RELATED: Busting the myth that ‘economic migrants are a drain on rich world economies’ by Dinyar Godrej

Moving on from awareness to action, here are some practical things you can do to demonstrate active solidarity with those experiencing increased discrimination, hate and violence in post-Brexit Britain:

  1. Call out racism in your workplace, your family or on the street. See a colleague facing discrimination? Ask them how you can best support them and do it. Racist uncle spewing a load of nonsense at the dinner table? Make sure you know what’s what and call him out on it or even call him in. Witness racism on the bus? Intervene. If someone is in distress on the street, it only takes one person to stand up and say something for others to follow. Acknowledging and calling out racism on social media is great, but calling it out in person is even more important.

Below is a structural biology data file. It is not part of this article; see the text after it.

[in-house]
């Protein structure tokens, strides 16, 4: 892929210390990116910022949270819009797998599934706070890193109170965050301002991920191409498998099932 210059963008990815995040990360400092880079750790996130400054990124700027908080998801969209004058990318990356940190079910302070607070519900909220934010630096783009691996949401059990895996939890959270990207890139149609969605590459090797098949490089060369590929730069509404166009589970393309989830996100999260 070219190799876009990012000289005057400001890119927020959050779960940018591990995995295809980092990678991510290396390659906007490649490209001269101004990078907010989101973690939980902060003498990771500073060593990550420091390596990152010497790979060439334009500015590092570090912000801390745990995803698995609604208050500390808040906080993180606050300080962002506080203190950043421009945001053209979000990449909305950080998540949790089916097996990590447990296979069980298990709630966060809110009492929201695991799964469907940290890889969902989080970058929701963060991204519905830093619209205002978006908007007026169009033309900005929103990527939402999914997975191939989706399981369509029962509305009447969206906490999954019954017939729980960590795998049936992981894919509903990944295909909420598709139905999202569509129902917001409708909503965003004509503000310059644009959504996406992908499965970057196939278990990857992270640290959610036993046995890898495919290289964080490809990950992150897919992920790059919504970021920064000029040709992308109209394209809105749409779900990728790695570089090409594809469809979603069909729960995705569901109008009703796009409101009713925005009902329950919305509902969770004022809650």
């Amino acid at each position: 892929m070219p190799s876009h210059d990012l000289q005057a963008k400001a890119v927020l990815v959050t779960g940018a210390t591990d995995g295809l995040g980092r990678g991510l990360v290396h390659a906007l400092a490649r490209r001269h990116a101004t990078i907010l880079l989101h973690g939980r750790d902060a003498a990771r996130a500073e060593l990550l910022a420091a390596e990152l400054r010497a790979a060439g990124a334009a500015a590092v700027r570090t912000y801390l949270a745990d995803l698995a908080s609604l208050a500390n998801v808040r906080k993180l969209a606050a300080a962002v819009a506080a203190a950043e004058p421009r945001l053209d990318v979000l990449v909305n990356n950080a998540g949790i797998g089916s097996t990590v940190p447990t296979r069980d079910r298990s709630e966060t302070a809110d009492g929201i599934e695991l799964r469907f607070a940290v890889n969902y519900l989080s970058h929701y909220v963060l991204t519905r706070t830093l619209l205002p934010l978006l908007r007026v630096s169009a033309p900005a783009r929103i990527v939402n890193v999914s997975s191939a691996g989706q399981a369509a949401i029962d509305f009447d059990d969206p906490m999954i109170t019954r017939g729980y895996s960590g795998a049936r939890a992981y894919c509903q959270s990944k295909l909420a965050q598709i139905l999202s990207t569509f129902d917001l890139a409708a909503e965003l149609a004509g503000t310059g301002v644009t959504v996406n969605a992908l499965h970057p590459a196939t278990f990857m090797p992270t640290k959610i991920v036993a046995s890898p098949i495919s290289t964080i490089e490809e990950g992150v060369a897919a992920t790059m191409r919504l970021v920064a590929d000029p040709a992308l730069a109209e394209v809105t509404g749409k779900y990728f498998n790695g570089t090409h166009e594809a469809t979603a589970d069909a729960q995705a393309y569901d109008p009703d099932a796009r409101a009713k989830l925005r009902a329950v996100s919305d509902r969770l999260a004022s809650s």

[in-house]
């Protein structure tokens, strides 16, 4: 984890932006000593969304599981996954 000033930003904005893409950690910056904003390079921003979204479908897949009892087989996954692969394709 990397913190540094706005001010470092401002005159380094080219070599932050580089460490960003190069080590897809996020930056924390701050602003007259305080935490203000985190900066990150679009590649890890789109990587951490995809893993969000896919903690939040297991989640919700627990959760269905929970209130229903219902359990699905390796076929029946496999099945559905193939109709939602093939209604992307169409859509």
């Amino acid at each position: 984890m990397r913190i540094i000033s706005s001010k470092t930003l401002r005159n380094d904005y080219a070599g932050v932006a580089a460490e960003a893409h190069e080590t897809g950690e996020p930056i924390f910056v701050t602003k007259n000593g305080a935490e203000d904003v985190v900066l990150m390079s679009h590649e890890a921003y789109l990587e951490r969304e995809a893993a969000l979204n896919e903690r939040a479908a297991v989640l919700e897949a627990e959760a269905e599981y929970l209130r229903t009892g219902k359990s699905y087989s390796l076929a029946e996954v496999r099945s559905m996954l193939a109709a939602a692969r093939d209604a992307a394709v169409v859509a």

2. Visibilize solidarity. Whether through ‘Refugees Welcome’ signs in your window, or by brandalizing a bus advert, we can all take steps to use the spaces we share to make anti-racism explicit. We know that messages of hate in headlines or graffiti all contribute to feelings of insecurity and fear in communities of colour. Messages that challenge these manifestations of hate are a simple way to offer a reminder that there are allies in every community in this country willing to stand shoulder to shoulder with those most affected, to challenge racism in all its forms. They are a simple reminder that we are not alone.
  3. Intervene in a Stop and Search. Black people are 28 times more likely to be stopped and searched by police than white people in Britain. When those getting searched don’t know their rights, police have been known to abuse the system beyond its inherent racism. Print a copy of this document which outlines your rights under stop-and-search powers and keep it handy, in a purse or wallet. Get familiar with it. If you see a person of colour being stopped and searched, you can pass it on to them and be there to explain it, if they ask. If the person being searched consents, you can also legally film the police on your phone, to help hold them accountable. A watchful eye can be a powerful form of solidarity.